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Covid, As Seen With My Own Eyes


I graduated from medical school in 1997 and since 2003 have been an attending gastroenterologist at the University of Kentucky Medical Center and its affiliated Veterans Affairs Medical Center. In this capacity I have performed direct patient care for thousands of inpatients and outpatients a year for almost 20 years. 

Outside of medicine, I keep quite busy with high school athletic events, church activities, and several dance groups. I keep close contact with my family in a small Tennessee town, including my 86-year-old mother.

Having introduced myself, I feel compelled to catalog my personal observations during the COVID era since I feel an immense disconnect between the media accounts and the events in my large medical center. 

Some would say my personal observations are not valid because they do not represent the hardest hit COVID populations. I would counter that a large tertiary medical center serves the sickest patients in a given geographical area – a number particularly relevant to COVID. And my social and family contacts range from young children to octogenarians. Maybe after reading my account, others will be inspired to comment on the “emperor’s new clothes.”

In my opinion, significant disruptions of typical medical treatment paradigms would be required to justify major societal shutdowns. To that point, during the pandemic I have not seen large numbers of patients being treated in our hospital hallways – at least not more than usual. Lodging of patients in hallways has been routine in the University of Kentucky emergency department for more than a decade. 

Needless to say, I have not observed any patients being treated in makeshift structures such as tents or field hospitals. In fact, a large field hospital outfitted in the spring of 2020 from a University of Kentucky athletic training facility was never used to house patients and has now reverted to athletic usage.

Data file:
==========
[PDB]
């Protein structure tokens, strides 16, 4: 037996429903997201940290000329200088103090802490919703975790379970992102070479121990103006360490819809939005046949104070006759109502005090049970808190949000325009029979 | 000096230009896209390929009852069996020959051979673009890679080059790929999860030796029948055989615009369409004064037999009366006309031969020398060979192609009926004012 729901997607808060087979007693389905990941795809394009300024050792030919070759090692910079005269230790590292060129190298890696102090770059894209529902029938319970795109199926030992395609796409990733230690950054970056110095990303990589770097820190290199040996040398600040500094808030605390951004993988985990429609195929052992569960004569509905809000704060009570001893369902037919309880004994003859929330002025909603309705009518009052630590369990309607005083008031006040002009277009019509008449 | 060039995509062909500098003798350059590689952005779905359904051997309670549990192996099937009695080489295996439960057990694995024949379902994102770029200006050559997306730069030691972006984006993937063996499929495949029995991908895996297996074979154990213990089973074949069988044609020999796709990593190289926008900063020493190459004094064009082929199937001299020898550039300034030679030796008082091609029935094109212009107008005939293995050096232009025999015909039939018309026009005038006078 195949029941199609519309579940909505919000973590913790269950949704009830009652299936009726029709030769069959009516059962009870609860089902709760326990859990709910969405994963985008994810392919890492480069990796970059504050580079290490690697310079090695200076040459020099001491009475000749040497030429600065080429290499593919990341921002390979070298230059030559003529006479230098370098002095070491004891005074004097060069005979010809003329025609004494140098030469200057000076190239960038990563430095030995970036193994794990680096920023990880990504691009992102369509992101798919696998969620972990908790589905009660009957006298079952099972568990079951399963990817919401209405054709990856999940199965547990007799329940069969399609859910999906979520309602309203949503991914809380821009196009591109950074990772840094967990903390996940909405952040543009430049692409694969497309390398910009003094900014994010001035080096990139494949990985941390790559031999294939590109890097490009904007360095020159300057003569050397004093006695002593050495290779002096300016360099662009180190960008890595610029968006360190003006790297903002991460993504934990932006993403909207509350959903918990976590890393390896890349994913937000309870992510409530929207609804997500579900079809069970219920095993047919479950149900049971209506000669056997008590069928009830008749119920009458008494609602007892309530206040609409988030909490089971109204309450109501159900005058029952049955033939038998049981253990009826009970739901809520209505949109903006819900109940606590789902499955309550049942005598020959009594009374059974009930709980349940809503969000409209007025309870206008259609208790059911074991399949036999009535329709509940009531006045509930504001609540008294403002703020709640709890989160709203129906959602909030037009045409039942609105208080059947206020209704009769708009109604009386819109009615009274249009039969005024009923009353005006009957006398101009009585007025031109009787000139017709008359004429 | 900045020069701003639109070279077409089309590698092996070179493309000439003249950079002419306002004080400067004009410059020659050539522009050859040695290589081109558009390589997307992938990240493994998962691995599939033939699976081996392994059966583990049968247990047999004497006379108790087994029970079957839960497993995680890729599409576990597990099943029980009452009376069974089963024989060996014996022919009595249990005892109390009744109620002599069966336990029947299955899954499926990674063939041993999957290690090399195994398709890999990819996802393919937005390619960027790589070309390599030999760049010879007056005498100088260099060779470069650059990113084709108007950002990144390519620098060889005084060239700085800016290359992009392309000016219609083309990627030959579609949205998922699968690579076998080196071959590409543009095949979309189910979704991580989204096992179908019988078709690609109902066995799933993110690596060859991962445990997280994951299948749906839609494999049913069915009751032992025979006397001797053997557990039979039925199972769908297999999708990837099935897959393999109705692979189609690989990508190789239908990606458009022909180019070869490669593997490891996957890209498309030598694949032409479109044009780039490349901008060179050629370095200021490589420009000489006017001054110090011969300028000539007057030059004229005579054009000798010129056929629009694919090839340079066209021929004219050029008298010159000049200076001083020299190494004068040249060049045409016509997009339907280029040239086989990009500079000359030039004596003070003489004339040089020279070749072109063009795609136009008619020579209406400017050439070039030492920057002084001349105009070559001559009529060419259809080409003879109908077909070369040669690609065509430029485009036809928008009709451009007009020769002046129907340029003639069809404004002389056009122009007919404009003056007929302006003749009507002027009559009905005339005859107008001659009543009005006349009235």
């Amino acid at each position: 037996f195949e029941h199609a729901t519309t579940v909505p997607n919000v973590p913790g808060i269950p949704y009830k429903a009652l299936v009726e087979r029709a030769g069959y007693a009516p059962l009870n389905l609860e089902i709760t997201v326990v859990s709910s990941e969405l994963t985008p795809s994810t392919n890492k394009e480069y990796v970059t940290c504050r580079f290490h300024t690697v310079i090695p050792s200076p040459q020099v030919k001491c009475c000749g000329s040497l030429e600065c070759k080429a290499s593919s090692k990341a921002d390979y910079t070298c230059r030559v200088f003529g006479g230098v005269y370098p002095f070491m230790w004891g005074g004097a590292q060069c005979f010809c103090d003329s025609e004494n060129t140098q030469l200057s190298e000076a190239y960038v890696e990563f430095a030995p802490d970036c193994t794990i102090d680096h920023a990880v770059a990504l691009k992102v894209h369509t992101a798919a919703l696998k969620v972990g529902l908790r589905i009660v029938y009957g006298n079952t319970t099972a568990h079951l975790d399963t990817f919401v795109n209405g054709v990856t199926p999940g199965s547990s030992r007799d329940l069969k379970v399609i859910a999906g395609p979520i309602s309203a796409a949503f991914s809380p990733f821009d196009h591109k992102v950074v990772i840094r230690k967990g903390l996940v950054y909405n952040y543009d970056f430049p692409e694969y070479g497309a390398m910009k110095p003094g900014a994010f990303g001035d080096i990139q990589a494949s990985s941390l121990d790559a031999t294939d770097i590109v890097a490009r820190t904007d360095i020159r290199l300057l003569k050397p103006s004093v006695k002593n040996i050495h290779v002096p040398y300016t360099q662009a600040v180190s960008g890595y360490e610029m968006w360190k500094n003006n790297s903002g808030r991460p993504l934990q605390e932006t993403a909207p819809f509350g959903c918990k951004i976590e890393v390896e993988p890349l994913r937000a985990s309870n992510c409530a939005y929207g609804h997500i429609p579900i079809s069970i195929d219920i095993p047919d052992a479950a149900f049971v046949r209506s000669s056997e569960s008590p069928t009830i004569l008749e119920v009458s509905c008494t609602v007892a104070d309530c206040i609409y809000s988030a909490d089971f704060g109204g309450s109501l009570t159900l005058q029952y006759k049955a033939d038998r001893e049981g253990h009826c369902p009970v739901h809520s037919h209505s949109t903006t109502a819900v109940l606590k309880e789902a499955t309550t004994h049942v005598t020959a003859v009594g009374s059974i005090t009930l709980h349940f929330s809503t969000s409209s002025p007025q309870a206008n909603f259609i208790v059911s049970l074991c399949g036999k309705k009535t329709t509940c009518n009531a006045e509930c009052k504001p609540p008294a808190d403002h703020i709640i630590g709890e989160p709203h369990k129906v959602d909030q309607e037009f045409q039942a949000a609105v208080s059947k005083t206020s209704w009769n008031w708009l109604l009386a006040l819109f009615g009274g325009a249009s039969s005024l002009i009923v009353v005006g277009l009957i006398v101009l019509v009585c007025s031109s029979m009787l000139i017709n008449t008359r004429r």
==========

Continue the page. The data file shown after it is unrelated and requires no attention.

The media often cites ICU bed shortages as a pandemic related medical care problem. I have worked in my medical center’s ICU in several capacities since 1997, most recently as an attending gastroenterologist, and can attest to almost daily ICU bed shortages during that entire period. I am not aware of any significant differences related to COVID. 

About 10 years ago, I got a call about a family member in Tennessee who needed ICU care but none was available in Tennessee. We hoped we could find an ICU bed at UK, to no avail. Quite typical unfortunately. I wonder why more medical practitioners do not speak up about this phenomenon instead of allowing ICU bed shortages to seem novel and thereby fuel the gloom and doom COVID narrative.

Some would say that critical care equipment shortages are a threat to standard of medical care caused by COVID surges. I would agree in some regards. However, the responses have been maladaptive, especially early on. At my facility there was almost no mention of palliative care as means to relieve some of the equipment shortages, as if it were heresy to consider withdrawing life support from a chronically ill COVID infected nursing home patient.

I have asked myself repeatedly “Where are all the COVID patients the news is talking about?” since I have personally not had much contact with COVID patients. I racked my brain to come up with the following comprehensive list of persons with symptomatic COVID in my personal sphere. I have known one person socially (defined as someone with whom I spoke on a weekly basis) who died from COVID. I have a handful of peripheral, non-elderly acquaintances who have died from COVID – maybe 3 from my hometown, maybe 2 from the Lexington area. I have 1 acquaintance who was hospitalized with COVID. 

I peripherally know of a small handful of non-elderly people who were hospitalized with COVID (ex, a friend of my sister in Nashville who I do not know personally). Out of my 2000 or so personal clinic patients from UK and the VA, there is only one that I know has died from COVID. In my capacity as an attending gastroenterologist who manages a hospital consulting service mainly at the Lexington VAMC, I have been consulted on about 10-15 inpatients with active COVID since Dec 2019. 

I have treated around the same number for complications related to prolonged COVID hospitalization, mainly related to feeding tube placement. To be fair, my institutions publish hospitalizations by COVID and vaccination status. It would appear that vaccination is protective of severe disease. 

Still, there is a disconnect between these numbers and what I personally see that I cannot quite put my finger on. Perhaps it is related to the definition of “case” since all the numbers I tallied above refer to classically symptomatic persons.

I have noted absurd knee jerk reactions that do not seem based on any medical logic. For example, my orthopedic surgeon husband was trained (but never called into action) for the UKMC COVID team in March 2020. I was not “trained” for this task as an experienced internist even though COVID is not mainly a surgical disease. None of my fellow gastroenterologists was “trained.”

In mid March 2020, as the director of the Lexington VAMC endoscopy unit, I met with chief of medicine, chief of infectious disease and infection control officer advocating for cancellation of all non-emergent endoscopy for at least 1 month because gastrointestinal endoscopy generates aerosols.